دبق دبل دبو
1. ⇒ دبل
دَبَلَهُ, (Ṣ, M, Ḳ,) aor. ـُ
دَبَلَ الأَرْضَ, (T, M, Ḳ,) inf. n. دَبْلٌ (Ṣ, M, Ḳ) and دُبُولٌ, (M, Ḳ,) He put the land into a right, or proper, state, prepared it, or improved it, [or manured it,] with dung such as is termed سِرْجِين, [in the Ḳ سِرْقِين,] and the like, (T, Ṣ, M, Ḳ,) in order that it might become good: (T, M:) and so دَمَلَهَا. (T.)
And دَبَلْتُهُ means I put it into a right, or proper, state; prepared it; or improved it; namely, anything; as also دَمَلْتُهُ: for instance, a rivulet; i. e. he cleansed it, and put it into a right, or proper, state. (Ṣ.)
دَبَلَهُ, (Ḳ,) inf. n. دَبْلٌ, (TA,) also signifies He struck him consecutive strokes with a staff, or stick, (Ḳ,) and with a whip. (TA.)
دَبَلَتْهُ الدُّبُولُ↓ Calamities, or misfortunes, befell him: or may calamities, or misfortunes, befall him. (Ḳ.) Andدَبَلَتْهُمُ الدُّبَيْلَةُ↓ Calamity, or misfortune; befell them: or may calamity,, &c.: (AʼObeyd, Ṣ, M:) or they perished: or may they perish. (T.) Andدَبَلَتْهُ الدَّبُولُ↓, (Ḳ, TA, [in the CK, erroneously, الدُّبُولُ,]) and ذَبَلَتْهُ الذَّبُولُ, (TA,) Calamity, or misfortune, befell him: or may calamity,, &c.: (TA:) or the bereft woman, i. e. his mother, became bereft of him by death: or may the bereft woman,, &c. (Ḳ, TA.)
دَبِلَ, aor. ـَ
2. ⇒ دبّل
see 1, in four places.
دَبْلٌ A rivulet, or streamlet: (T, M, Mgh, Ḳ:) pl. دُبُولٌ: (Ṣ, M, Mgh, Ḳ:) so called because cleansed, and put into a right, or proper, state [when needing]. (T, Ṣ, M.*)
Plague, or pestilence; syn. طَاعُونٌ. (Th, M, Ḳ.)
مَا لَهُ دَبَلَ دَبْلُهُ: see 1, last sentence but one.
دِبْلٌ A calamity, or misfortune; (Ṣ, Ḳ;) as alsoدُبَيْلَةٌ↓, (Ṣ, M, Ḳ,) in which the dim. form denotes enhancement; (Ṣ, TA;) andدَبُولٌ↓: (Ḳ:) pl. of the first دُبُولٌ: (TA:) whence the saying, دَبَلَتْهُ الدُّبُولُ: see 1, latter part. Also The state of being bereft of a child, or of a person beloved, by death. (IAạr, M, Ḳ.) See دَبِيلٌ, in four places.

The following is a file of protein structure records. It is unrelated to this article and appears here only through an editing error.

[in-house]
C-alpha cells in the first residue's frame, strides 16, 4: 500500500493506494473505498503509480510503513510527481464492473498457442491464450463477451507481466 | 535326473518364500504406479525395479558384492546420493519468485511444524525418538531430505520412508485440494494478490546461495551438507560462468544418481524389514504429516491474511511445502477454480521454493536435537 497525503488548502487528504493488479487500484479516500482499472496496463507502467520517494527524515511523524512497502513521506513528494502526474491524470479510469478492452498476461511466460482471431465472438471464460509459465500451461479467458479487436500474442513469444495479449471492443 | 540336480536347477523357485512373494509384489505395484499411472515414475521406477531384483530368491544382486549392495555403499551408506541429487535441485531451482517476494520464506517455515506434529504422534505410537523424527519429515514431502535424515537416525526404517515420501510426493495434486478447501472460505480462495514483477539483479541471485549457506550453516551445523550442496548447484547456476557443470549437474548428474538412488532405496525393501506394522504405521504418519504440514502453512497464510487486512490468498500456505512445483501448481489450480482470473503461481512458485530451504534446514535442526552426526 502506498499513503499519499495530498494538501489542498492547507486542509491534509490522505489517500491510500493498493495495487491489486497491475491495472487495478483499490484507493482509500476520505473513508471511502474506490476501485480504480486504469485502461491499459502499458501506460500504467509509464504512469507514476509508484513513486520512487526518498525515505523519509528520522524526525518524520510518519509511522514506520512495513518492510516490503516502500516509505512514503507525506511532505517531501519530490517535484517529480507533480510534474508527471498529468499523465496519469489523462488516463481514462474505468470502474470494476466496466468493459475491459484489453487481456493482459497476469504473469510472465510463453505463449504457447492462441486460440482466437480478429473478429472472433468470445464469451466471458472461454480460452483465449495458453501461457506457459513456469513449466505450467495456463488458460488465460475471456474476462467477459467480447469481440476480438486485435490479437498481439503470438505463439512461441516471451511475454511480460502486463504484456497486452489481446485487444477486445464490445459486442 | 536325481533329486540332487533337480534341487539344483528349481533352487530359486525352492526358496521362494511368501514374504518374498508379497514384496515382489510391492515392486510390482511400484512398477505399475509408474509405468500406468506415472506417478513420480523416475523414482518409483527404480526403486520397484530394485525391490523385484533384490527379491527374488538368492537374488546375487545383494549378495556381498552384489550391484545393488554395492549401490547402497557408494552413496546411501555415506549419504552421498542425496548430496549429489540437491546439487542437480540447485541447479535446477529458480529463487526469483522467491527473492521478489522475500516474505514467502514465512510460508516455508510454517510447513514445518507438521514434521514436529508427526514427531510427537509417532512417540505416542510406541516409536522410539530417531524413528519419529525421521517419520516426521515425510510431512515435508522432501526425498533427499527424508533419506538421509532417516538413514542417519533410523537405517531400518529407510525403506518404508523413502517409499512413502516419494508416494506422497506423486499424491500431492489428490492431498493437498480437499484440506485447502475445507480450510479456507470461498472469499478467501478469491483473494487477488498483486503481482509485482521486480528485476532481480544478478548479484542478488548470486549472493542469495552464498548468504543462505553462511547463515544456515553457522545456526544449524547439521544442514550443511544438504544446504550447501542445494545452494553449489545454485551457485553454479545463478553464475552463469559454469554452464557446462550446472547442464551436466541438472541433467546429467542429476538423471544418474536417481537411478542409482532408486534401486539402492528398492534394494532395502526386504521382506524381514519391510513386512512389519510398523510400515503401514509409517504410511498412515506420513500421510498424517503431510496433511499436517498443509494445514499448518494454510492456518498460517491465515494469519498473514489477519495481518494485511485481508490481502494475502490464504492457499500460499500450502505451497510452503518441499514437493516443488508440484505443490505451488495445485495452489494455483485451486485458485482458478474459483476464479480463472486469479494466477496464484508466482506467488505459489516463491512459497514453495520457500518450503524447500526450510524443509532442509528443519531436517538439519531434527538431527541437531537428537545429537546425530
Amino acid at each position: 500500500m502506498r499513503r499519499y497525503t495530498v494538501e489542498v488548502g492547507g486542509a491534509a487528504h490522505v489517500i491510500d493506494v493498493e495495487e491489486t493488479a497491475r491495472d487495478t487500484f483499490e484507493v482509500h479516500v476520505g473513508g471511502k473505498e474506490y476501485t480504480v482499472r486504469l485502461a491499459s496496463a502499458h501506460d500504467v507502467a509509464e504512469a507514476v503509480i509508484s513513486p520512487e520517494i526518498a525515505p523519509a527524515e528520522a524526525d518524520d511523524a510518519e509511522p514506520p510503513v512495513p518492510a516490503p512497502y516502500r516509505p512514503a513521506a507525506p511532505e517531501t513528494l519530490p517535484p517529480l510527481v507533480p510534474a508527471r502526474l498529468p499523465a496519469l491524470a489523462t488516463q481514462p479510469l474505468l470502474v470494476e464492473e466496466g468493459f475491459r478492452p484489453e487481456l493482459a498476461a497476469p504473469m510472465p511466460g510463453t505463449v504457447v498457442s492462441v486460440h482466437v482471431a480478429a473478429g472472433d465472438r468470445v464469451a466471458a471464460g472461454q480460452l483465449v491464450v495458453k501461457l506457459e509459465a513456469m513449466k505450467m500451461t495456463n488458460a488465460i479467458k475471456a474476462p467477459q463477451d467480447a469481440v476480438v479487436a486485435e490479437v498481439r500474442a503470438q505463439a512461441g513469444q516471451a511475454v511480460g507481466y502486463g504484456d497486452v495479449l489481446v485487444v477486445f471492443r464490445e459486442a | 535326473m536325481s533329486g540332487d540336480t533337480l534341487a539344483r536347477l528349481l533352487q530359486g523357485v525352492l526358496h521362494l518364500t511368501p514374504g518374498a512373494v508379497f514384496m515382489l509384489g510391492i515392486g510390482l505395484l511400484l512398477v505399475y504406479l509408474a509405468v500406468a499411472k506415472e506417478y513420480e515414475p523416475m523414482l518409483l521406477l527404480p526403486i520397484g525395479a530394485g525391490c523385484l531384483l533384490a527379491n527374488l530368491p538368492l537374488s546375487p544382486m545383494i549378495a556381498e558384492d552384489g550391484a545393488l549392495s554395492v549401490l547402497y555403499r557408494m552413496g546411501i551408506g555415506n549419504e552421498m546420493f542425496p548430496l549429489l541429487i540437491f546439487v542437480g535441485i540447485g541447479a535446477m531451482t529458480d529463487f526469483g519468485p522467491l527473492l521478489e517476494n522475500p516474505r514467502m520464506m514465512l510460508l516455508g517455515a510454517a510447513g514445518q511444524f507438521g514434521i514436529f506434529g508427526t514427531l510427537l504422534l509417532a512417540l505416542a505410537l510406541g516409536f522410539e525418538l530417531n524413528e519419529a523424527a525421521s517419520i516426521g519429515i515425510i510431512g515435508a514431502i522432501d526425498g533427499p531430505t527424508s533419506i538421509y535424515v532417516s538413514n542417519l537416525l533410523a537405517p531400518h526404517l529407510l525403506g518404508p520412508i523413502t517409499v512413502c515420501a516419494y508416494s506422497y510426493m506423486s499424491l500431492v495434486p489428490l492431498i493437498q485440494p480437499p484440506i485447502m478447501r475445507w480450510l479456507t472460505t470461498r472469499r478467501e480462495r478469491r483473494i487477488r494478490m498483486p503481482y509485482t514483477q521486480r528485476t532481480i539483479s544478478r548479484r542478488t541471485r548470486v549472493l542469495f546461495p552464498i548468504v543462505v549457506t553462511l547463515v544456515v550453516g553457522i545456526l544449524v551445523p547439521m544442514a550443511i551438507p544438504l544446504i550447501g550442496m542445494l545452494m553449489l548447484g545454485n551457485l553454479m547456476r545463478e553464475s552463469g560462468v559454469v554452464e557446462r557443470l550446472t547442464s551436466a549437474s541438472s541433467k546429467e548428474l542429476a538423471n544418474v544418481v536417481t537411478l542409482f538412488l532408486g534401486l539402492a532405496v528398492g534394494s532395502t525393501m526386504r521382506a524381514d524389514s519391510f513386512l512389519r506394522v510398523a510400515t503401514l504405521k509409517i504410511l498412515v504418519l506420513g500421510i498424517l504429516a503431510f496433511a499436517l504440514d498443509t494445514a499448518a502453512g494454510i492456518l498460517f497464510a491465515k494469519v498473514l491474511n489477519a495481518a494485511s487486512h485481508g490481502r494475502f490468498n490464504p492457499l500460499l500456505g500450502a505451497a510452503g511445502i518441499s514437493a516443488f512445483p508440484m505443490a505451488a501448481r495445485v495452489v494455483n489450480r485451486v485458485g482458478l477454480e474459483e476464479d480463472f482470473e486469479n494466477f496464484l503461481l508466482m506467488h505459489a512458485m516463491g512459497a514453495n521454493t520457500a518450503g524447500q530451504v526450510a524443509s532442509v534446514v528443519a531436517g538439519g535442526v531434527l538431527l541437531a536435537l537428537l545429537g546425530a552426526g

دَبْلَةٌ: see دُبَيْلَةٌ.
دُبْلَةٌ A lump, or compact piece or portion, (Lth, T, Ṣ, Ḳ,) of a thing, (Ṣ, Ḳ,) such as gum, &c., (Ṣ,) or of [the kind of sweetmeat called] نَاطِف, or of حَيْس, [described in the first paragraph of this art.,] or of something kneaded, or the like: (Lth, T:) and a large morsel or gobbet or mouthful: (Ḳ:) or a morsel, or gobbet, or mouthful, of butter: pl. دُبَلٌ. (En-Naḍr, T.)
Also The hole of the فَأْس [i. e. hoe, or adz, or axe]: pl. دُبَلٌ and دُبُلٌ. (Ḳ.)
دَبَالٌ, (M,) like سَحَابٌ, so in the M, (TA,) orدُبَالٌ↓, like غُرَابٌ, (Ḳ,) [Dung, such as is called] سِرجِيْن (M) or سِرقِيْن, (Ḳ,) and the like; (M, Ḳ;) [used for manuring land;] as also دَمَالٌ. (TA.)
دُبَالٌ Ulcers that come forth in the side and penetrate into the inside; syn. نَقَّابَاتٌ; as also ذُبَالٌ. (IAạr, T. [See also دُبَيْلَةٌ.])
A woman bereft of her child by death. (Ḳ.)
دِبْلٌ↓ دَبِيلٌ (M, Ḳ) andدِبْلٌ↓ دَابِلٌ↓ (T, M, Ḳ) are intensive expressions (Ḳ) meaning A severe, or heavy, calamity or misfortune: (Ḳ,* TA: [in the CK, دَبْلٌ, which is said in the TA to be incorrect:]) or a severe, or heavy, bereavement. (T, M, TA.) And one says, sometimes, (M,)دِبْلًا↓ دَبِيلًا (Ṣ, M) andدِبْلًا↓ دَابِلًا↓ (M) in the accus. case as an imprecation [meaning May God send upon such a one a severe, or heavy, calamity or bereavement]. (M.) Aṣ used to say ذبل ذابل, meaning “[deep] abasement or ignominy:” (T, TA:) and Aboo-ʼAmr Esh-Sheybanee, ذبلًا ذبيلًا: (TA:) others pronounced with د. (T.)
دُبَيْلَةٌ A certain malady (M, Mgh, Ḳ) in the جَوْف, (M, Ḳ,) [i. e.,] in the belly, (Mgh,) being a collection of corrupt matter therein; (Mgh, TA;) wherefore it is thus called; (TA;) as alsoَدبْلَةٌ↓ (M, Ḳ) andدُبْلَةٌ↓: (Ḳ:) accord. to ISh, an ulcer that penetrates into the belly: [see also دُبَالٌ:] or an ulcer that comes forth within the side, and discharges internally; the sufferer from which seldom recovers: also called ذَاتُ الجَنْبِ: (TA in art. جنب:) a large tumour (in Pers. وَرَم بُزُرگ). (KL.) [Abu-l-Kásim Ez-Zahráwee describes the modes of cauterizing the دبيلة in order to hasten its coming to maturity. (See “Albucasis de Chirurgia,” p. 98, where the word is twice written ذبيلة; once, ذبعيلة; and once, correctly, دبيلة.) Golius explains دَبْلَةٌ and دُبْلَةٌ by “vomica, apostema,” as on the authority of the Ṣ and KL; in neither of which do I find anything of the kind: nor do I find دَبْلَةٌ even mentioned in either of those works.]
دِبْلٌ دَابِلٌ, and دِبْلًا دَابِلًا: see دَبِيلٌ.
أَرْضٌ مَدْبُولَةٌ Land put into a right, or proper, state; prepared; or improved; [or manured;] with dung such as is termed سِرْجِين. (Ṣ.)